the ones who raise them

We raise them. We hold them. We raise them high the ones we hold. These are the ones who will be our future. They are our children.

In most of my photo sessions I will ask family members to hug their children, squeeze them tight, give them a kiss and hold them high in the sky. There are two reasons why I do this. Firstly, because its a good maneuver to get the children either smiling or laughing. Secondly, it is because our children deserve to be held, comforted, and raised up. Even when I am behind the camera, I see the hope that we all have in our young ones. I am privileged to be able to capture some images of these precious moments that pass us by. I see in the children their innocence, their open honest emotions, and their need for love, acceptance and safety. We are responsible for holding their little hands and guiding them through life. All the ups and downs, we stand by their side.

Because one day, we all need to let go.

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-Amanda Laliberte

The risks of building forts and jumping ropes… by Angela Marie Schenstead

For the past several years, I’ve been fortunate enough to organize, support, and witness artists of all kinds fulfill their visions within the walls of Glyde Hall (the building that houses the Walter Phillips Gallery and visual arts studios and facilities) and across campus at Banff Centre for Arts and Creativity. This includes coordinating details of the annual Indigenous Visual + Digital Arts Residency–a program that holds a special place in my heart. This program gathers Indigenous artists and cultural practitioners from all over the world who are connected by a love of creating, investigating, and sharing ideas pertinent to contemporary Indigenous concerns. The most recent iteration of this program ran from November 7-December 9, 2016, and ended only ten days ago. Though there are many moments worth mentioning that happened over the course of the five-week program, I would like to share the following two happenings that I found exceptionally affecting:

Sinuosity

A performance by Jeneen Frei Njootli and Tsēma Igharas

Tuesday, November 29, 2016

photos courtesy of the artists: Jeneen Frei Njootli and Tsēma Igharas

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People are crowding into the Lighting Studio in Glyde Hall to watch the performance. Jeneen and Tsēma stand back to back, dressed in all black except for their moccasin clad feet, and wrapped in one long braid made of their own hair, rope, and colourful flagging tape. A hush falls over the crowd as we eagerly await the performance to begin. Slowly, they turn to face one another, unwinding the rope that is their hair connecting them to each other, something like an umbilical cord. Silently they begin to make a second braid, each starting from their own scalps and bodies, to eventually join in the middle, making one more long braid of hair, rope, and colourful flagging tape.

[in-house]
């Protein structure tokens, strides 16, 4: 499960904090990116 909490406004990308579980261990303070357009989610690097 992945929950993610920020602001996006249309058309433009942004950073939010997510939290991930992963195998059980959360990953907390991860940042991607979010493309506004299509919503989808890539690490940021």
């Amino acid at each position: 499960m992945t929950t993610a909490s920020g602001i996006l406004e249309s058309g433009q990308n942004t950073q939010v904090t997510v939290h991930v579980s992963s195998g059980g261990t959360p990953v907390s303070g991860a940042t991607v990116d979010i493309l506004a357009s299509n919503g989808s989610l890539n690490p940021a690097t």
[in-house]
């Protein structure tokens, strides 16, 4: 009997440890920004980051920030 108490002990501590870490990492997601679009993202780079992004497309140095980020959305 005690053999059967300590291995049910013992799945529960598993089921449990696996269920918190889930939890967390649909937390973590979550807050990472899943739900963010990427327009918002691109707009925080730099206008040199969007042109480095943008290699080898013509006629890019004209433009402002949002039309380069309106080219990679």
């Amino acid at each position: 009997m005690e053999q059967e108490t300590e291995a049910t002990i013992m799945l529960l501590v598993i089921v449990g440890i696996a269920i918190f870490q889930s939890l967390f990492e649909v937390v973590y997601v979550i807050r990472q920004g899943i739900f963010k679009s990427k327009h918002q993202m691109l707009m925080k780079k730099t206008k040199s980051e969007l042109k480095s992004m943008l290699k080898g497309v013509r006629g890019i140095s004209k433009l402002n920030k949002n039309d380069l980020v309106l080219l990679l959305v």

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As I watch this action, I think of my sister and how we have braided each other’s hair many times, and how as children our mother washed and combed and braided our hair for many years, and how my father even combed and braided my hair when my mother was not around. Hair is sacred. Hair is an extension of our nervous system and an important part of our sensory perception. Hair is an important part of our identity. Hair has personal, spiritual, and cultural significance. The gesture of braiding ones hair suggests tender loving care and attention, cleanliness and wellness. The way we care for ourselves, reflects how we care for each other, and our environment.

But intertwined within their black braids is neon coloured flagging tape–the kind of you see marking forests for clear cutting–and rope made of fabricated materials. The contrast of colours and materials makes me think of Bruno Canadien’s Freedom Fighter paintings. His colourful assemblage art works assert Indigenous presence, resistance and sovereignty, and protest the encroachment of industry on First Nations lands. Jeneen and Tsēma’s performance share a similar tenet, while acknowledging the complex relationships that exist between industrial resource extraction enterprises and affected communities, First Nations and Canada.